For a team that was going to use continuity as an advantage to begin the season, the San Antonio Spurs have often looked like a pick-up team playing together for the first time. Late-game execution, specifically, was once a source of pride for a team that leaned on their veteran leadership and corporate knowledge. But that execution has given way to uncertainty in crunch time situations.
The Spurs inability to close out games this season is a strange one, especially when you consider that last season they were 24-16 in games that were within five points in the final five minutes. They also had a top five offensive rating in clutch situations. San Antonio has taken a huge step back in that department this year. What is even more frustrating is that they are suffering badly on both sides of the ball.
Getting Over The Hump
This season the Spurs are just 2-7 in games that had clutch situations. Their offense in crunch time went from top five last season to an abysmal bottom four this season. Late in the game, the Spurs ball movement tends to stop completely, as they are also bottom five in assisted field goals in clutch situations. That stat makes a little more sense when you factor in that DeMar DeRozan and LaMarcus Aldridge are iso-heavy players who create for themselves. However, as tired legs come into play, the Spurs become too stagnant and predictable.
DeRozan has the highest usage rate for the Spurs at the end of games. While DeRozan is shooting a career best 51.8% from the field this season, his shooting percentage plummets to 41.2% in crunch time. He is also amongst the biggest culprits on the team for late-game fouls and turnovers.
During his time in Toronto, DeRozan fared well in crunch time in regular season games. He was a top three player in clutch points in the 2017-18 season. In his career best 2016-17 season, he was 4th in PER in the clutch behind LeBron James, Kyrie Irving and Giannis Antetokounmpo.
When comparing his clutch shooting during his best season with the Raptors versus this season with the Spurs, we can see how much more efficient he was up north.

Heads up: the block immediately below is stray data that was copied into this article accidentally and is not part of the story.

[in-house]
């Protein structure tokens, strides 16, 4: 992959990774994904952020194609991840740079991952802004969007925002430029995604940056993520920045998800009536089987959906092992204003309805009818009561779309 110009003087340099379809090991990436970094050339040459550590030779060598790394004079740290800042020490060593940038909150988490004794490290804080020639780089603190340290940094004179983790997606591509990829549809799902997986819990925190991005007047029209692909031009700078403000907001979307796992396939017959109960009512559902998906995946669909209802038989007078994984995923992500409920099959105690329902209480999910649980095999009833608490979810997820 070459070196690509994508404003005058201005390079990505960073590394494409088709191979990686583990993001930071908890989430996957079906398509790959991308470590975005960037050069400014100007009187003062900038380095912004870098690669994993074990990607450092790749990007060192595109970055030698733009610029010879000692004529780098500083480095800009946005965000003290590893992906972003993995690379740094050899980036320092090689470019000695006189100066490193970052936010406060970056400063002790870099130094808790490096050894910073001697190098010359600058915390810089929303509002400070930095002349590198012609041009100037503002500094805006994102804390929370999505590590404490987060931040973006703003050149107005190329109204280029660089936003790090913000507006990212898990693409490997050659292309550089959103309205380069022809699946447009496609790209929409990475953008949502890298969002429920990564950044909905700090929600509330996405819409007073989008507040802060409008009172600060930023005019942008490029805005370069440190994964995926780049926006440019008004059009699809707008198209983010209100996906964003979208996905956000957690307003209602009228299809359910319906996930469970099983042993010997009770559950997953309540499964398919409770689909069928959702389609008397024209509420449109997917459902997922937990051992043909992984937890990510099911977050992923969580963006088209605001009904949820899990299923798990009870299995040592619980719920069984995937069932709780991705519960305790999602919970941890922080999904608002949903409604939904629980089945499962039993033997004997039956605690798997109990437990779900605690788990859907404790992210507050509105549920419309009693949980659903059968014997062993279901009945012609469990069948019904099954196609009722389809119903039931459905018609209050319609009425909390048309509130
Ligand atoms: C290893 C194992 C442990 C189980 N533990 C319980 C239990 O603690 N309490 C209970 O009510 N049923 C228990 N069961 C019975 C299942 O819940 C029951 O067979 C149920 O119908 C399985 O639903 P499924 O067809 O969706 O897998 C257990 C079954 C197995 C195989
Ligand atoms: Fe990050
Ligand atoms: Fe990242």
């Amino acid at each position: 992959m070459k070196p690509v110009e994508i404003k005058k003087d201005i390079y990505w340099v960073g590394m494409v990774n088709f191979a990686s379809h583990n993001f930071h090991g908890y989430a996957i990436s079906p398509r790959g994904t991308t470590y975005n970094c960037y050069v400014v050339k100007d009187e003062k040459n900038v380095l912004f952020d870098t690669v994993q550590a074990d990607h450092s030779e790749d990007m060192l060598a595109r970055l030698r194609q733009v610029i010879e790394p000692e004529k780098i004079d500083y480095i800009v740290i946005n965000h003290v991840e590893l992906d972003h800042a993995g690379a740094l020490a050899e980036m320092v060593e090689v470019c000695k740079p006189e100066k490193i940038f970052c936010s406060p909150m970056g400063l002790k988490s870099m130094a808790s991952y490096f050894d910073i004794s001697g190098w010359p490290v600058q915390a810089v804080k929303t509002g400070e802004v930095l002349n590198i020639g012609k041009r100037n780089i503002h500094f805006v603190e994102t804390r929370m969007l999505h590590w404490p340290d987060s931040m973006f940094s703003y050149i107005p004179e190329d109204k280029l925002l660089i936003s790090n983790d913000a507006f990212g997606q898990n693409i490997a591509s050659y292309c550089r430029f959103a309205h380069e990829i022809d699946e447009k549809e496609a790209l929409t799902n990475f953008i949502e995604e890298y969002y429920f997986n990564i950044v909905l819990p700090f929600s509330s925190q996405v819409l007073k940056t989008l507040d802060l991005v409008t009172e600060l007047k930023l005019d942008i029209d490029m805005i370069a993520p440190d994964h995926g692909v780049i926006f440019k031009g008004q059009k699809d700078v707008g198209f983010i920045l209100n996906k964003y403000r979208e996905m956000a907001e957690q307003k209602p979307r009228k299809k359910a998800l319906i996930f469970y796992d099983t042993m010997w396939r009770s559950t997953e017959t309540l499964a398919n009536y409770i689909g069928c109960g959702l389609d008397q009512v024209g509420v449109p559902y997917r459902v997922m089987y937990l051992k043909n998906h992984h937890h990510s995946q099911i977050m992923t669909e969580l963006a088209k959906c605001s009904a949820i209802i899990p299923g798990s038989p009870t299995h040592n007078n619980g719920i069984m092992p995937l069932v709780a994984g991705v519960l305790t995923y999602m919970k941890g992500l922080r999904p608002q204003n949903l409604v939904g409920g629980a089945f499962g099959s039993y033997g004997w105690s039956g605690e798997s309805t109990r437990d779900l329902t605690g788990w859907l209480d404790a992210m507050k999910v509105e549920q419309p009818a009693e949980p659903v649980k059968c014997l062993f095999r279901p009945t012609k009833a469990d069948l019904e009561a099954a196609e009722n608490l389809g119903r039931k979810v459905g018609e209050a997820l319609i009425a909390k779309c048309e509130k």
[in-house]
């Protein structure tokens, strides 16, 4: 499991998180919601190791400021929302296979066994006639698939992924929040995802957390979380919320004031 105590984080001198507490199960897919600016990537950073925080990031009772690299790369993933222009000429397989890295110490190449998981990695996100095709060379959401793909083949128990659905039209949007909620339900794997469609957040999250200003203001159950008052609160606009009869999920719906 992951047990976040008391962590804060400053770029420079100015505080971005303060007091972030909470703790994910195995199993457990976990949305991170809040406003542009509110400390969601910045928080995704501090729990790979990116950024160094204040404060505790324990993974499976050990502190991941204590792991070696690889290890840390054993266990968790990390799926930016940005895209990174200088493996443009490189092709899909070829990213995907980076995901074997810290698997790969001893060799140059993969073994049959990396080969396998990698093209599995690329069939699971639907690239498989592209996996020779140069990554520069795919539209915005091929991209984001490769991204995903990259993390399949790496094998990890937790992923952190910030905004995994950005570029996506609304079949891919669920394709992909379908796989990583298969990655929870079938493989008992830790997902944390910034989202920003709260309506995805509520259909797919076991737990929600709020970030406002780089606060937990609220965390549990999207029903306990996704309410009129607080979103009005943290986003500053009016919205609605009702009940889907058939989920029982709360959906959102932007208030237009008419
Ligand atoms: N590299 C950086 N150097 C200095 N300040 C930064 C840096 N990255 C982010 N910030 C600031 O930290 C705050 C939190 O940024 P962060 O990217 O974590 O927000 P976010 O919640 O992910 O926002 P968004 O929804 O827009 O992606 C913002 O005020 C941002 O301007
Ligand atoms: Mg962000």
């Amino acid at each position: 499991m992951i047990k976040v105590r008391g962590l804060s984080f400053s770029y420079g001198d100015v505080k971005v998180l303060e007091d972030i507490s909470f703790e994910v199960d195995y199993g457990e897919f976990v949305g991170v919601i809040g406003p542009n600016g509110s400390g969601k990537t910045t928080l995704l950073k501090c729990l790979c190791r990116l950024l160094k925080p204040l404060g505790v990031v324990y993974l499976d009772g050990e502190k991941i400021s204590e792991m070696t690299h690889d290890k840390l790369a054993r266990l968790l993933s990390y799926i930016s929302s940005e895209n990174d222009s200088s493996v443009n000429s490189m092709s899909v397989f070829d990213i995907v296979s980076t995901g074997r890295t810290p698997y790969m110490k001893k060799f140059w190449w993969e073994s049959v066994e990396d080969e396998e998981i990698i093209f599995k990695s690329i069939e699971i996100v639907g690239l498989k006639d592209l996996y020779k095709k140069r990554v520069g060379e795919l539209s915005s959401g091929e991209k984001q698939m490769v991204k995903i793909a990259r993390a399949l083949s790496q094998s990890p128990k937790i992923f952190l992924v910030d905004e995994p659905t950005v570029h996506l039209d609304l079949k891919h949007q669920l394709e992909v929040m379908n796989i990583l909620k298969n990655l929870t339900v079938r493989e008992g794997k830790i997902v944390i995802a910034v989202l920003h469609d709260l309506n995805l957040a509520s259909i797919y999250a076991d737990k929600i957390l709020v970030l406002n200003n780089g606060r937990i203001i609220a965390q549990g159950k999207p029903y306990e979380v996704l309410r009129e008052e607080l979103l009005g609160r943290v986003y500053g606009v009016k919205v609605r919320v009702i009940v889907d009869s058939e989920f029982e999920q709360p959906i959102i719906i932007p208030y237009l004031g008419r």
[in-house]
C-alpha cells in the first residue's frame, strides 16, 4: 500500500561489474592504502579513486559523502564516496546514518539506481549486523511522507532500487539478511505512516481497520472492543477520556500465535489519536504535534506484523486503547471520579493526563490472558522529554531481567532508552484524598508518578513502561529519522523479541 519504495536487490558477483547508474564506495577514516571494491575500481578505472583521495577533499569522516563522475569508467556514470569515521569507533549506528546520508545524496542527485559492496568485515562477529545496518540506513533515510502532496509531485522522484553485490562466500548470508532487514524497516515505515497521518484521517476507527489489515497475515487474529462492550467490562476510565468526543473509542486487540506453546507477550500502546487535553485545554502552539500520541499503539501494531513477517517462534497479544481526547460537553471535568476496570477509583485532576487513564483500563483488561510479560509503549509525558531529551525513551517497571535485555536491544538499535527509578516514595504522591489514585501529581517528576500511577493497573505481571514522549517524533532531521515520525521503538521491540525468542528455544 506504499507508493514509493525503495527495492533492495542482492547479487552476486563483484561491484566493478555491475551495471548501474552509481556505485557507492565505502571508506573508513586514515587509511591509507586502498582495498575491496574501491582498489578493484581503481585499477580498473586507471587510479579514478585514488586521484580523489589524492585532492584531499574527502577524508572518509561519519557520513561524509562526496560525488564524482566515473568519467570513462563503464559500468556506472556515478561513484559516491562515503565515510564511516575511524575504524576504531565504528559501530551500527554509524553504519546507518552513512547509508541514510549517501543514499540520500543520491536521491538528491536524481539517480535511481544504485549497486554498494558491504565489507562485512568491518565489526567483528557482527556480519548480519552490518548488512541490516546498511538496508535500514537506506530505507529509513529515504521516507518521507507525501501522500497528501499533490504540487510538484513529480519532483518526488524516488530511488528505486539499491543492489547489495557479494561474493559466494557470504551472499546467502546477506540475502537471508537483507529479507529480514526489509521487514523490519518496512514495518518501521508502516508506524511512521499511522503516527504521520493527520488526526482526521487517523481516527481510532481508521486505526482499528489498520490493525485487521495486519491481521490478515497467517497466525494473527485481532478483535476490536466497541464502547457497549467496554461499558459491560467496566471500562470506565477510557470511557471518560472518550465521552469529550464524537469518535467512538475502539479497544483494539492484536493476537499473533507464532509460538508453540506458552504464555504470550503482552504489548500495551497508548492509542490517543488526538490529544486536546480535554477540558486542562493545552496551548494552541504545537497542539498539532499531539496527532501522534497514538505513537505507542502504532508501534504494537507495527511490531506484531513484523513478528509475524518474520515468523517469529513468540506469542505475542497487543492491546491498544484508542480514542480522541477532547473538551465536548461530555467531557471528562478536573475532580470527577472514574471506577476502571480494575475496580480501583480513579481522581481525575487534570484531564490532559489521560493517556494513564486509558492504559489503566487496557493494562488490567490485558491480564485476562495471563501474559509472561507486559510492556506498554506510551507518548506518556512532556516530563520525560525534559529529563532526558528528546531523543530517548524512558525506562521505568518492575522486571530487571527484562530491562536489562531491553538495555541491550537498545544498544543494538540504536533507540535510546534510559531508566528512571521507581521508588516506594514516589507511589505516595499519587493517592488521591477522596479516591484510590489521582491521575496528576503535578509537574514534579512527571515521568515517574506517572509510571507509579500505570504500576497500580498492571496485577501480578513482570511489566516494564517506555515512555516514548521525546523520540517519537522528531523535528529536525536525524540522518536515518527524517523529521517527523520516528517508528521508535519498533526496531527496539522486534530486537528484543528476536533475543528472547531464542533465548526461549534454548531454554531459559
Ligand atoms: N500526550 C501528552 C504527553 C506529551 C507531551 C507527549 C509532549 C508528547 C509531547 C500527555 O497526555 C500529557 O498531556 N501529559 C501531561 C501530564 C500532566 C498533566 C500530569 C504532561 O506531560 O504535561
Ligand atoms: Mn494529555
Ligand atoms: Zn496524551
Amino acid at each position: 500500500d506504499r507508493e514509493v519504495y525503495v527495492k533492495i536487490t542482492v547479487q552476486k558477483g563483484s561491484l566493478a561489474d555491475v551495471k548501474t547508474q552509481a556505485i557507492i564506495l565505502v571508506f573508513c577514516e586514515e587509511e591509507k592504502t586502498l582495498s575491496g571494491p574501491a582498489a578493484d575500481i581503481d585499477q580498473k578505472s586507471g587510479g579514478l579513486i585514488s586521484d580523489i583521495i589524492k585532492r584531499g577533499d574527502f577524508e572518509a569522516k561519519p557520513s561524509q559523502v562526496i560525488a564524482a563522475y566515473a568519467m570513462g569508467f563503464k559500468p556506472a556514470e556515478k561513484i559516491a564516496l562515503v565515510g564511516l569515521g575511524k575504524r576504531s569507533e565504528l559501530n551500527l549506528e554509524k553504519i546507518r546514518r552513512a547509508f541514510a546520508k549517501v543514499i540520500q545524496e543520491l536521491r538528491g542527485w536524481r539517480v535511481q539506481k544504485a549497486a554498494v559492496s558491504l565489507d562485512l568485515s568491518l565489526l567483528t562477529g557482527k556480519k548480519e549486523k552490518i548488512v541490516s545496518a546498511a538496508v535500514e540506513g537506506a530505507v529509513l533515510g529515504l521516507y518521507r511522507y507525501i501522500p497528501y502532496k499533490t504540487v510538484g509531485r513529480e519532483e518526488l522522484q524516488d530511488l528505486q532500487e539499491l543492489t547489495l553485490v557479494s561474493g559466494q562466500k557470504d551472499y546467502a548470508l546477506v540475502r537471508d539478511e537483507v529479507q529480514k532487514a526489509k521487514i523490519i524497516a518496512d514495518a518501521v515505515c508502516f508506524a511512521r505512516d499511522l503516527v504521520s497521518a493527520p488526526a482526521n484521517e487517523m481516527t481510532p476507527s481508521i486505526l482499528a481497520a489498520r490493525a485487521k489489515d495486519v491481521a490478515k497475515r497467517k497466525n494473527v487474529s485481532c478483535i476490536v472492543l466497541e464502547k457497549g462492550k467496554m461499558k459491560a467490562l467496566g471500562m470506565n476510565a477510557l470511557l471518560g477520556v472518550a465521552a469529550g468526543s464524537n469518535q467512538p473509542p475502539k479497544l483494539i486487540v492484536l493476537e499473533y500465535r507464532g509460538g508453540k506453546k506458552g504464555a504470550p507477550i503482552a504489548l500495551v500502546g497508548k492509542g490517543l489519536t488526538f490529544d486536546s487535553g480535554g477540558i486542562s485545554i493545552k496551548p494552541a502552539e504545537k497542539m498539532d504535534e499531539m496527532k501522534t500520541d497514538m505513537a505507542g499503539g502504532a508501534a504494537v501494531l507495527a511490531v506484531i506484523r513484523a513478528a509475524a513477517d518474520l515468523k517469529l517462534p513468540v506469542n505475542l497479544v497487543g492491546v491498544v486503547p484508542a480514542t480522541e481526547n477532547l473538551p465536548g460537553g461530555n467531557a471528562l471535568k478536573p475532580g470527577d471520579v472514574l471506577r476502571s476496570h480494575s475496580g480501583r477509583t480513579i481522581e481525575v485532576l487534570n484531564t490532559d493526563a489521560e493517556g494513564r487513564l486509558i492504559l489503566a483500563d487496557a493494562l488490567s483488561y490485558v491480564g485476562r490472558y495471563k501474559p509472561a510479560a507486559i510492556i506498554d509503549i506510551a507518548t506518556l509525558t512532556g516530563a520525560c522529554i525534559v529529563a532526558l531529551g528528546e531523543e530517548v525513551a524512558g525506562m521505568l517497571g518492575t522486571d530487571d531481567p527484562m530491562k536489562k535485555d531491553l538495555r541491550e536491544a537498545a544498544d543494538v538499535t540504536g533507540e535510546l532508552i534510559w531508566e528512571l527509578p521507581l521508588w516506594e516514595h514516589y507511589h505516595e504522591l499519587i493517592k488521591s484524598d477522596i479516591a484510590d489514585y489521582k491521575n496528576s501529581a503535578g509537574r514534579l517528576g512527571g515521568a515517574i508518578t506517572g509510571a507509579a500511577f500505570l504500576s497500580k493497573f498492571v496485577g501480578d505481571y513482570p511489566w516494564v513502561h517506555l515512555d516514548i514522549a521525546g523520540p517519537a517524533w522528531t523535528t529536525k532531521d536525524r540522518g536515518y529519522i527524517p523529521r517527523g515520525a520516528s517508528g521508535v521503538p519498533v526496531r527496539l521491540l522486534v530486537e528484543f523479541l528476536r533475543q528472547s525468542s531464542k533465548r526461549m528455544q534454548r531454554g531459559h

When reviewing highlights of DeRozan from that season, I saw that he was much more decisive with the ball. He knew as soon as the Raptors came out of the timeout what shot he wanted to get. DeRozan seemed so much more comfortable with the midrange jumper as opposed to forcing the issue at the rim.
With the Spurs this season, DeRozan appears to attack the rim more — but it often yields mixed results. He’s also been getting blocked more often because he puts his head down and goes full steam towards the basket.
After DeRozan grabs the defensive board, no other Spur touches the ball. He bee lines it for the rim but goes up against the outstretched arms of elite shot blocker Hassan Whiteside. DeRozan is forced into a tough layup when he had Aldridge available down low. He also had Rudy Gay and Derrick White open at the three-point line. DeRozan is the Spurs best playmaker but sometimes he needs to take the blinders off and go for the drive-and-kick as opposed to putting all the onus on himself.
Here, DeRozan takes it to the rim only to be rejected by Whiteside. DeRozan isn’t dunking nearly as much as he did in Toronto. In Toronto, he would have around 35 dunks per season, while last year with the Spurs he had 23. In late game situations, if DeRozan wants to take it to the basket, he will have to go much harder.
In fairness to DeRozan, he was fouled by Rodney Hood just before his layup attempt. The refs missed it, as the NBA confirmed, but DeRozan exacerbates the problem by pulling down Whiteside in frustration, leading to a loose ball foul. Since the Spurs were in the penalty at this point, the Blazers were given free throws to extend their lead.